Beyond that--and I could be wrong--
my intuition is that Dale's SloPo vision
arose out of economic concerns. Am fairly certain you are aware
some of us have been posting about
peak oil (Dale Smith),
too late late capitalism
(Linh Dinh),
the implosion of this civilization (Angela Genusa),
US imperialism: the whole of which
raises the questions of how to prepare
and what to do poetically and otherwise
if the worst happens, or even if
another great depression occurs.

If you haven't read Genusa's Implosion piece,
do an Angela Genusa Implosion
search. Perhaps you will think
she's just playing, but I think
she is being serious.

mark wallace said...

Hi Jane:

I hear you, but I feel like it's the slippage between the two possibilities in contemporary American life that Dale is failing to address. Believing that the radical social positioning of certain labor discourses and the fantasies of bourgeois returns to nature are disconnected seems a problem to me. Indeed that's a huge pitfall; when well connected, socially sophisticated intellectuals argue for such a thing, I remain uncertain as to whether they represent the radical alternative or just a continuation of a sixties (and pre-sixties obviously) fantasy that is well documented in the pop culture of its era. I mean, you write plenty about pop culture, yes? How many of those 60s film characters are urban semi-intellectuals seeking greater authenticity and a connection to (ideas about) unalienated labor? And which of us is really sure that we're more like the fantasy or the radical alternative? Are you?

Piombino of course fleshes out his ideas about reflection more than I do here, and he includes a lot of the issues you raise at more length than I mention. My apologies for responding more briefly than I should have. I do know about the history of the Luddites, and I worry about evoking of them as some kind of antidote for contemporary writers who live in a world that's profoundly different, despite some surface similarities.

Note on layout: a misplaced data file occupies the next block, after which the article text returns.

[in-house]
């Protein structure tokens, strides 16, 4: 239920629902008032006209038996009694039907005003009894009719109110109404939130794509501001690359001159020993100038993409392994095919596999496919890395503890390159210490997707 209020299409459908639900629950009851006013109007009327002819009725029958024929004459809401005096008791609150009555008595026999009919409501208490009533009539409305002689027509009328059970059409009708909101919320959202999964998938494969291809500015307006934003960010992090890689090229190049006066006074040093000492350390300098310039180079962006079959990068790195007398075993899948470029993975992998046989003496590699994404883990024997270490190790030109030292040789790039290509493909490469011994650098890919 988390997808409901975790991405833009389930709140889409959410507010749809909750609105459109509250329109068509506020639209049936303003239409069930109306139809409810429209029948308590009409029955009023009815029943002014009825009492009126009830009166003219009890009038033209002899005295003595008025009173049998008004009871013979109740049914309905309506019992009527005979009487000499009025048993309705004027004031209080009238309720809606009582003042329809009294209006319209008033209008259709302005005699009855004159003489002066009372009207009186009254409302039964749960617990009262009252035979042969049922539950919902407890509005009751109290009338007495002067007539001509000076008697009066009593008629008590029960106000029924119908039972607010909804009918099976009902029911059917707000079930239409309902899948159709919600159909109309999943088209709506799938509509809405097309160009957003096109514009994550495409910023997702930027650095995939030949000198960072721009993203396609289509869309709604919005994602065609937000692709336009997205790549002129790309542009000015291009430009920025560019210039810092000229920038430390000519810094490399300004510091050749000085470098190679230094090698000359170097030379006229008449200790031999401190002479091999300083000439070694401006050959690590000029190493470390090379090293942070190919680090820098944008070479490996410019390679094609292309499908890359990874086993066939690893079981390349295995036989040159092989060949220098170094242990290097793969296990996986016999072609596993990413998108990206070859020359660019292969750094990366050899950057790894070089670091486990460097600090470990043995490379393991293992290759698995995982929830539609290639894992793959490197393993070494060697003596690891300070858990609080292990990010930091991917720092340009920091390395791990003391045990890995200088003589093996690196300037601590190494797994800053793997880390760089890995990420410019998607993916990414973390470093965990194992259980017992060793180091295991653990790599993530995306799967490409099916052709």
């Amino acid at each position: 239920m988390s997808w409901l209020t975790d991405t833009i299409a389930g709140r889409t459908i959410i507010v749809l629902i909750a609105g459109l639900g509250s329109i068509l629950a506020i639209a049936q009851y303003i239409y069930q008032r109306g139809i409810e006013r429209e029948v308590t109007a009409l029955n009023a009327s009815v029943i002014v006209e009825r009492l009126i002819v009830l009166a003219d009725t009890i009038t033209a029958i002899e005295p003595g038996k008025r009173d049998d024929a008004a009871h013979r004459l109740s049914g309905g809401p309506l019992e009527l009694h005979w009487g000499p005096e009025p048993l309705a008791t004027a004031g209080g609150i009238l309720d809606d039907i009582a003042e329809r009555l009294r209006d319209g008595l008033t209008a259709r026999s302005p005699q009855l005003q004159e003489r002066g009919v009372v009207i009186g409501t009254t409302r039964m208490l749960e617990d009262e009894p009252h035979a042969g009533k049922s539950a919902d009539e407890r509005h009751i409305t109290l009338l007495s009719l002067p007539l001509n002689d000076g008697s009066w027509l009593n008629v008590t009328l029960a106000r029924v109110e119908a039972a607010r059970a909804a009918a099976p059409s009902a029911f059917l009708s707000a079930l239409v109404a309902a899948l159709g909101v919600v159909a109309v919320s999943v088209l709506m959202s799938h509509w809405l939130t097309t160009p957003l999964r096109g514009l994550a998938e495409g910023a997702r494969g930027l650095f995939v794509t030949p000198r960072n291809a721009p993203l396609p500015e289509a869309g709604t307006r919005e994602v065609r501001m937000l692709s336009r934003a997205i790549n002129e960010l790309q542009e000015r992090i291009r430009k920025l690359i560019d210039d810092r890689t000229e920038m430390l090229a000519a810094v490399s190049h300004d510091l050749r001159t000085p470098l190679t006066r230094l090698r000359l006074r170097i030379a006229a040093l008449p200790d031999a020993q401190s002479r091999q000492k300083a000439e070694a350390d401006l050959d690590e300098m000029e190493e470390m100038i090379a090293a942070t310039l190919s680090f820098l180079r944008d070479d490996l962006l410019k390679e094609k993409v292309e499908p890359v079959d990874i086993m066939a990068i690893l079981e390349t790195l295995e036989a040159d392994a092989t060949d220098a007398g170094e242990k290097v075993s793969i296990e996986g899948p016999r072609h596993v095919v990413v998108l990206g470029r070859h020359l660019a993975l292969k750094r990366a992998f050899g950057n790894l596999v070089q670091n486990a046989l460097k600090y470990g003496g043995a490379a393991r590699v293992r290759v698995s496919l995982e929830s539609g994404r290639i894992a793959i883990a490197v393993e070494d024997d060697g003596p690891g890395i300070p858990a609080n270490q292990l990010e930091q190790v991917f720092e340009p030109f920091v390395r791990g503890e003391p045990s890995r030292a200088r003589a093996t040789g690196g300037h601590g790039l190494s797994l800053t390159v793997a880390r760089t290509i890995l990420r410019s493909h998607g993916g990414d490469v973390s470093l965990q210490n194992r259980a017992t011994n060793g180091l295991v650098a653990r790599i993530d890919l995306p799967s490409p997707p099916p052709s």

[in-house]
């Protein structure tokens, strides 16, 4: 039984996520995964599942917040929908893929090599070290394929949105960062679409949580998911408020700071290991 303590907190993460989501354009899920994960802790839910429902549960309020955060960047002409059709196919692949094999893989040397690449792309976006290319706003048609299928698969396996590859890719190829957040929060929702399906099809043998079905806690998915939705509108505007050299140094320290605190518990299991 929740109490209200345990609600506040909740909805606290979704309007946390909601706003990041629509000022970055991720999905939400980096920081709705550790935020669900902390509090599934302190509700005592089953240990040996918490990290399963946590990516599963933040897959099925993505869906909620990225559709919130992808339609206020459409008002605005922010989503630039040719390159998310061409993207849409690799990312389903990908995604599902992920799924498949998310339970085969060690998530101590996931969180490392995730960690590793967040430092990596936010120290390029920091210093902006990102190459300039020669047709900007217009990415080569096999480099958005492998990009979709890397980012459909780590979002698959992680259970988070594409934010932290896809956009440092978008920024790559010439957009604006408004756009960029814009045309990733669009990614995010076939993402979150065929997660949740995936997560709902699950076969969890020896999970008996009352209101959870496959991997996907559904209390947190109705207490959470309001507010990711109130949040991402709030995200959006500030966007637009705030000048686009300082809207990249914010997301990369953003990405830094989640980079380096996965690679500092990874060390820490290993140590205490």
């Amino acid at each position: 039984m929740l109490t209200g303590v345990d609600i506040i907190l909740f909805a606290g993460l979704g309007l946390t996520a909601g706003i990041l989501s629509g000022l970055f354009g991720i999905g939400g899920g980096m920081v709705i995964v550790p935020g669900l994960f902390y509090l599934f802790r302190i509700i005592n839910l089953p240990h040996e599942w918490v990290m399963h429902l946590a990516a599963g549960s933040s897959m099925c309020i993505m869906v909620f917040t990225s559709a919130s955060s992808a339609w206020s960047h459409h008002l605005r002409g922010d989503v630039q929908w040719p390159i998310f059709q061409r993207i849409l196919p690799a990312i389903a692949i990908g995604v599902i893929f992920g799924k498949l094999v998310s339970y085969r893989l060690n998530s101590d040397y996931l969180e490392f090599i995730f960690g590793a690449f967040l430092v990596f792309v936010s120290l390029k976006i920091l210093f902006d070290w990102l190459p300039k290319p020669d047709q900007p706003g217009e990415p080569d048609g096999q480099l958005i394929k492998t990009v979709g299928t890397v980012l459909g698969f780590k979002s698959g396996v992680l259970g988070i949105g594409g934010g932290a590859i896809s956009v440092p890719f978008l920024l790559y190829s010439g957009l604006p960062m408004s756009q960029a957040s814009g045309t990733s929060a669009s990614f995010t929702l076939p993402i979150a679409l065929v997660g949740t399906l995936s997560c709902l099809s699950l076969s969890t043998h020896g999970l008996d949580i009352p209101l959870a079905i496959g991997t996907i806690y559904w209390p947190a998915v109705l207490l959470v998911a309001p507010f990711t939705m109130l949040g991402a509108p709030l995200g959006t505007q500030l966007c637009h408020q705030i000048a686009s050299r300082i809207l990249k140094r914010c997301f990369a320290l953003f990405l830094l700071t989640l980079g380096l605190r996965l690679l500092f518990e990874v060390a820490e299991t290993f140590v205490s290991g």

With all best wishes--

jane said...

it's a fair point, and an important thing to think about. At the same time: yes, I do think there are telling distinctions. Yes, I do think that having an analysis of labor conditions is different from not having one, whether or not that results is some radical change this week or decade. Yes, I do think that insisting that there are places where change happens in the social structure, and places where it doesn't, is significant. And no, I don't casually dismiss utopians, especially against the contemptible pragmatism currently on offer. But worry not: I wouldn't evoke the Luddites as any kind of present model. I only wish to preserve their actuality against the all-too-familiar secreting away of the knowledge that people have acted directly on their lives throughout history, and still might. To you, j

Dale said...